It is not surprising that the unique place of Latinos in American society – as well as the variation within the group on many dimensions – serves to structure Latino opinion on important policy concerns. The Latino National Survey explored Latino opinion on several important policy dimensions.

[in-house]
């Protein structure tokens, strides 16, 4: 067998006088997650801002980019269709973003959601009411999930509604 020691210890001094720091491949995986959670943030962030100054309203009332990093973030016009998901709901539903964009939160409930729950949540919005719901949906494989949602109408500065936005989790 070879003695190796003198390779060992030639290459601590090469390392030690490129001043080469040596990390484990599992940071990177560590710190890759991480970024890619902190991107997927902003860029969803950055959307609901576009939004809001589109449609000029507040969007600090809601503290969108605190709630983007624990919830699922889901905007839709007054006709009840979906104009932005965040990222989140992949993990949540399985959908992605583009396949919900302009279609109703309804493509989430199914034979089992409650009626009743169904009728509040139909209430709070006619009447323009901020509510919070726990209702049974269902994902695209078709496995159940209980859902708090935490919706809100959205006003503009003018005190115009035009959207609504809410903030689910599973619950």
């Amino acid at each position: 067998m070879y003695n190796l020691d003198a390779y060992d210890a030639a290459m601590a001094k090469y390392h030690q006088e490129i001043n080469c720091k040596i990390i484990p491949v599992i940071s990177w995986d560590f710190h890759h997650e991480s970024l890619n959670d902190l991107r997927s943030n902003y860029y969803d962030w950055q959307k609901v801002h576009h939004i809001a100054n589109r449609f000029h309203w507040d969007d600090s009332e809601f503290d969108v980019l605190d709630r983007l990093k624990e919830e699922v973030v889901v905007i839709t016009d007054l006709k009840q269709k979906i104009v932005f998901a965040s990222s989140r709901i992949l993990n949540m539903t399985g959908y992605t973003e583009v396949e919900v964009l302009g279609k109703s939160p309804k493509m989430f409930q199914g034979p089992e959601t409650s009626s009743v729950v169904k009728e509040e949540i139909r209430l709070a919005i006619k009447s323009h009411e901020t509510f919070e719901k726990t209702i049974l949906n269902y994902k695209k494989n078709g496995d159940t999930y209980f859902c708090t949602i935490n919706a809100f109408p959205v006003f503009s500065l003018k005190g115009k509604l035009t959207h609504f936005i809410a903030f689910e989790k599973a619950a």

Over the past two decades, scholars examining Latino public opinion have consistently found certain response patterns on issues of public importance (see, e.g., Welch and Sigelman 1993; Branton 2007; Nicholson and Segura 2005; Branton 2007). Education, economic concerns, and crime have historically been considered the most important problems facing the nation and the most important problem confronting the Latino community specifically. Indeed, the California politician Cruz Bustamante, who was elected California's first Latino assembly speaker in the late 1990s and went on to two terms as lieutenant governor and an ill-fated run for governor, frequently articulated that the Latino agenda is “the American agenda,” ostensibly to emphasize Latinos’ common concerns with these bread-and-butter political issues.